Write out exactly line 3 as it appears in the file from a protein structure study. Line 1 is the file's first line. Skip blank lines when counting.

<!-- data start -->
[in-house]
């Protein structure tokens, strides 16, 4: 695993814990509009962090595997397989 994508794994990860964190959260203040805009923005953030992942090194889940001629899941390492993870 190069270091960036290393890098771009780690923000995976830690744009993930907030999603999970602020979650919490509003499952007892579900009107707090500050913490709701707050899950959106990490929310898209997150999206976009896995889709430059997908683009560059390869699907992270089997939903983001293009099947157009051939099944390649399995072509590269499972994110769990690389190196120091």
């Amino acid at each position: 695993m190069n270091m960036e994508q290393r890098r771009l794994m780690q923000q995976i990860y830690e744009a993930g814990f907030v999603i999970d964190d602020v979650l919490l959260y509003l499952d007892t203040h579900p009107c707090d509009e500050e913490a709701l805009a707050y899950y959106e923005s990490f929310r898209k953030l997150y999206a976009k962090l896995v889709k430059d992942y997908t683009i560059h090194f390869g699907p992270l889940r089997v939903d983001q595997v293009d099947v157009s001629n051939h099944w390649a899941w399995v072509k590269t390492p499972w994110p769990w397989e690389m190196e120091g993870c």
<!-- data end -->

């Amino acid at each position: 695993m190069n270091m960036e994508q290393r890098r771009l794994m780690q923000q995976i990860y830690e744009a993930g814990f907030v999603i999970d964190d602020v979650l919490l959260y509003l499952d007892t203040h579900p009107c707090d509009e500050e913490a709701l805009a707050y899950y959106e923005s990490f929310r898209k953030l997150y999206a976009k962090l896995v889709k430059d992942y997908t683009i560059h090194f390869g699907p992270l889940r089997v939903d983001q595997v293009d099947v157009s001629n051939h099944w390649a899941w399995v072509k590269t390492p499972w994110p769990w397989e690389m190196e120091g993870c």